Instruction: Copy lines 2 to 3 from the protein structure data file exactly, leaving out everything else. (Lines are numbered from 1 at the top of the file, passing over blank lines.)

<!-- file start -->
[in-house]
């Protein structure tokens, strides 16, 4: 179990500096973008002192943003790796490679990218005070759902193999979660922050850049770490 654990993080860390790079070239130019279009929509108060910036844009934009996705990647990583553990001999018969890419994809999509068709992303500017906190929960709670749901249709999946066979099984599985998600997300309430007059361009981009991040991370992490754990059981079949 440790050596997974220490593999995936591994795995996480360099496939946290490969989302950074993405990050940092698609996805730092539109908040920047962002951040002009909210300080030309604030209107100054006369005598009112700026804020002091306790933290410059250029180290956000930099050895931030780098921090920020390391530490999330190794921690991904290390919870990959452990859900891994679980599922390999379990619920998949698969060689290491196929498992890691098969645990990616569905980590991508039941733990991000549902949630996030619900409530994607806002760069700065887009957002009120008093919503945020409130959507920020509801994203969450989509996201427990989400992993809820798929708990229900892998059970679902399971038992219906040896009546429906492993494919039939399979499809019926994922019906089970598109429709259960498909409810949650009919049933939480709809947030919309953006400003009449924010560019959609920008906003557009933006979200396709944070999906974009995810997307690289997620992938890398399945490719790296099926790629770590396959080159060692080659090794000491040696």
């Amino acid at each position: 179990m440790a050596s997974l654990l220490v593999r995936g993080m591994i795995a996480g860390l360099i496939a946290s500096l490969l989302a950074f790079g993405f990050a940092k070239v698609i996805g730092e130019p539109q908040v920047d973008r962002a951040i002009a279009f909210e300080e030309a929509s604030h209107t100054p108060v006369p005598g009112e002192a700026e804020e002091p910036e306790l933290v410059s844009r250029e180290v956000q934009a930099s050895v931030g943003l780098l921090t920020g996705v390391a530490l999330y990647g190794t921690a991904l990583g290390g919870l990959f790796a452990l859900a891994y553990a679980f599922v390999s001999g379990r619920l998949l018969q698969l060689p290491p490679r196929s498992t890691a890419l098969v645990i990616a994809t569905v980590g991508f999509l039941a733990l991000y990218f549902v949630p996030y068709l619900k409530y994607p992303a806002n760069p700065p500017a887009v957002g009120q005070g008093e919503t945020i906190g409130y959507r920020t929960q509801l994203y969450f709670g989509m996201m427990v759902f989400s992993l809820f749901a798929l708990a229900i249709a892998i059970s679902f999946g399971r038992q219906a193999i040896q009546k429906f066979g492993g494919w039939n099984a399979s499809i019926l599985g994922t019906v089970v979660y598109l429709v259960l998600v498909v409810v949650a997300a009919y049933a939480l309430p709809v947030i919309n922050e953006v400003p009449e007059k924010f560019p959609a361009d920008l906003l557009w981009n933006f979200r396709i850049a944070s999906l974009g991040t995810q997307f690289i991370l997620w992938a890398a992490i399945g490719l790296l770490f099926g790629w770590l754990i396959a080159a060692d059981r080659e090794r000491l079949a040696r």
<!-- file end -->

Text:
């Protein structure tokens, strides 16, 4: 179990500096973008002192943003790796490679990218005070759902193999979660922050850049770490 654990993080860390790079070239130019279009929509108060910036844009934009996705990647990583553990001999018969890419994809999509068709992303500017906190929960709670749901249709999946066979099984599985998600997300309430007059361009981009991040991370992490754990059981079949 440790050596997974220490593999995936591994795995996480360099496939946290490969989302950074993405990050940092698609996805730092539109908040920047962002951040002009909210300080030309604030209107100054006369005598009112700026804020002091306790933290410059250029180290956000930099050895931030780098921090920020390391530490999330190794921690991904290390919870990959452990859900891994679980599922390999379990619920998949698969060689290491196929498992890691098969645990990616569905980590991508039941733990991000549902949630996030619900409530994607806002760069700065887009957002009120008093919503945020409130959507920020509801994203969450989509996201427990989400992993809820798929708990229900892998059970679902399971038992219906040896009546429906492993494919039939399979499809019926994922019906089970598109429709259960498909409810949650009919049933939480709809947030919309953006400003009449924010560019959609920008906003557009933006979200396709944070999906974009995810997307690289997620992938890398399945490719790296099926790629770590396959080159060692080659090794000491040696």
């Amino acid at each position: 179990m440790a050596s997974l654990l220490v593999r995936g993080m591994i795995a996480g860390l360099i496939a946290s500096l490969l989302a950074f790079g993405f990050a940092k070239v698609i996805g730092e130019p539109q908040v920047d973008r962002a951040i002009a279009f909210e300080e030309a929509s604030h209107t100054p108060v006369p005598g009112e002192a700026e804020e002091p910036e306790l933290v410059s844009r250029e180290v956000q934009a930099s050895v931030g943003l780098l921090t920020g996705v390391a530490l999330y990647g190794t921690a991904l990583g290390g919870l990959f790796a452990l859900a891994y553990a679980f599922v390999s001999g379990r619920l998949l018969q698969l060689p290491p490679r196929s498992t890691a890419l098969v645990i990616a994809t569905v980590g991508f999509l039941a733990l991000y990218f549902v949630p996030y068709l619900k409530y994607p992303a806002n760069p700065p500017a887009v957002g009120q005070g008093e919503t945020i906190g409130y959507r920020t929960q509801l994203y969450f709670g989509m996201m427990v759902f989400s992993l809820f749901a798929l708990a229900i249709a892998i059970s679902f999946g399971r038992q219906a193999i040896q009546k429906f066979g492993g494919w039939n099984a399979s499809i019926l599985g994922t019906v089970v979660y598109l429709v259960l998600v498909v409810v949650a997300a009919y049933a939480l309430p709809v947030i919309n922050e953006v400003p009449e007059k924010f560019p959609a361009d920008l906003l557009w981009n933006f979200r396709i850049a944070s999906l974009g991040t995810q997307f690289i991370l997620w992938a890398a992490i399945g490719l790296l770490f099926g790629w770590l754990i396959a080159a060692d059981r080659e090794r000491l079949a040696r």